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edition 3 (218)
March 2017
Warehouse & industrial

Brighter prospects for CEE manufacturing


Brighter prospects for CEE manufacturing
Bruno Berretta of Colliers International (left) Tom Listowski of Cushman & Wakefield in Poland (right)

CEE The Polish Investment and Trade Agency – a government agency responsible for helping investors to enter the Polish market – has announced that it supported EUR 1.7 bln of foreign investment in 2016, which is twice as much as in 2015.

The automotive industry appears to have been one of the key drivers of this growth, with LG Chem locating a EUR 300 mln factory in Biskupice Podgórne near Wrocław, Daimler setting its engine factory in Jaworzno (also near Wrocław), and Toyota deciding to build an automatic gearbox factory in Wałbrzych. In October last year, Volkswagen also opened an EUR 800 mln delivery truck factory. “Over the last few years we have witnessed major automotive parts suppliers increase their volumes, footprints and capacities, and also relocate production functions from Western Europe to Poland. The latter has also brought with it new technological advancements and innovations, a trend we expect to continue in the coming years,” says Tom Listowski, a partner and head of the industrial and logistics agency at Cushman and Wakefield in Poland and the CEE region. As he points out, the investment coming from original equipment manufacturers is leading to a heavy influx of other automotive parts manufacturers that supply these car-makers. And this obviously also has an effect on the country’s logistics scene.

According to Colliers International, 2016 also saw some important lease deals involving production companies in Poland’s logistics market. These included automotive shafts producer IFA Rotorion leasing 34,000 sqm in Panattoni Park Ujazd, Danish manufacturer Sauer Danfoss leasing app. 21,000 sqm in Hillwood Wrocław 1, Ideal Automotive leasing the 19,600 sqm BTS warehouse in Zielona Góra, Thule leasing 13,300 sqm in Piła, and Aluwind leasing app. 11,000 sqm in Panattoni Park Wrocław IV.

CEE in the world of rising labour costs

An interesting report by Colliers International entitled ‘Global Manufacturing Shifts: An EMEA Perspective. Production in the Post-BRICs Era’ details expected changes to the map of global manufacturing as a consequence of growing labour costs. For CEE countries the key driver is still the continuing eastward shift of manufacturing and supply chains from higher-cost countries in Western Europe towards lower-cost countries across the CEE region. Yet, as the days of low-cost manufacturing in China are over, the CEE region also appears to be well placed to capture returning investment from parts of Asia (read China) as it combines competitive wages with proximity to the major European Consumer markets.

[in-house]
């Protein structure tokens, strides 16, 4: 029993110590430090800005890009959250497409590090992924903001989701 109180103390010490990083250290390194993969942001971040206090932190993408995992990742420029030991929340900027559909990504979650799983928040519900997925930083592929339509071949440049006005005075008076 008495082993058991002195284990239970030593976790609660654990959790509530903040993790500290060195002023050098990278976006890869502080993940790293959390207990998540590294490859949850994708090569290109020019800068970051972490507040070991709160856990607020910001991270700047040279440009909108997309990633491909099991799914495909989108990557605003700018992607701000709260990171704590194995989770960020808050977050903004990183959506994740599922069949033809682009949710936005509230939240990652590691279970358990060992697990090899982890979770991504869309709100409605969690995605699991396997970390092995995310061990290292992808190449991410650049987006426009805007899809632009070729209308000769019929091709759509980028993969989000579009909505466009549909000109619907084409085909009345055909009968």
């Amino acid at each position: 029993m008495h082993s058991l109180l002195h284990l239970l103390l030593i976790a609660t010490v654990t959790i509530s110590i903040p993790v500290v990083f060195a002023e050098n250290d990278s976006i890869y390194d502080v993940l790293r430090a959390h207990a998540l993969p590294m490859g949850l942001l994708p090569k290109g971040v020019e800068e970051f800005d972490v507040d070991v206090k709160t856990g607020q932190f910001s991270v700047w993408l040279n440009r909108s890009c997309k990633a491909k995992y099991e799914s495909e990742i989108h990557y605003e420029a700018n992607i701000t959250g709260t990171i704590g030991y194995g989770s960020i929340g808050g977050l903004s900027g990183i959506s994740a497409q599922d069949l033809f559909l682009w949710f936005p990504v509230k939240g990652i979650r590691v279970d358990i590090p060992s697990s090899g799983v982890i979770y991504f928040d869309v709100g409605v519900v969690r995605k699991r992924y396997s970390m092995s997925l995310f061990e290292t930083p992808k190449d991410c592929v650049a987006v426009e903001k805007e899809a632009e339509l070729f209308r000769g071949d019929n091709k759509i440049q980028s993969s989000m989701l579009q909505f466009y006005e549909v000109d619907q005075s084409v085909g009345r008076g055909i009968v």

It should be stated, however, that tier 1 markets such as Poland and the Czech Republic, though still attractive in terms of lower costs when compared to Western economies, are under more and more pressure due to their own rises in labour costs. “This is likely to pave the way to greater investment, particularly by cost-sensitive industries, in the “off-the-beaten-track” regions within these countries, or deeper into South-Eastern Europe and the Balkan region,” states the report. Bruno Berretta, an EMEA associate director of research and forecasting at Colliers International, stresses that we can expect substantial growth in the less mature markets in South-Eastern Europe, with Romania leading the charge. “A number of international developers, such as CTP, Panattoni and P3 have recently entered the market (while Prologis left), attracted by the country’s positive economic performance, improved business climate and low vacancy in its main logistics/industrial hubs,” he says.

At the higher end of the risk spectrum, Serbia is still without the presence of international developers, but may attract interest as it strengthens its business and economic credentials. “Generally, if we gauge the potential for stock growth by current stock per capita levels, many cities across the region still have a lot of catching up to do to get to the levels of the more mature markets. For example, Bucharest and Sofia have 0.6–0.7 sqm of modern industrial space per capita compared to 1.8–1.9 sqm per capita for Warsaw and Prague,” Bruno Beretta says.

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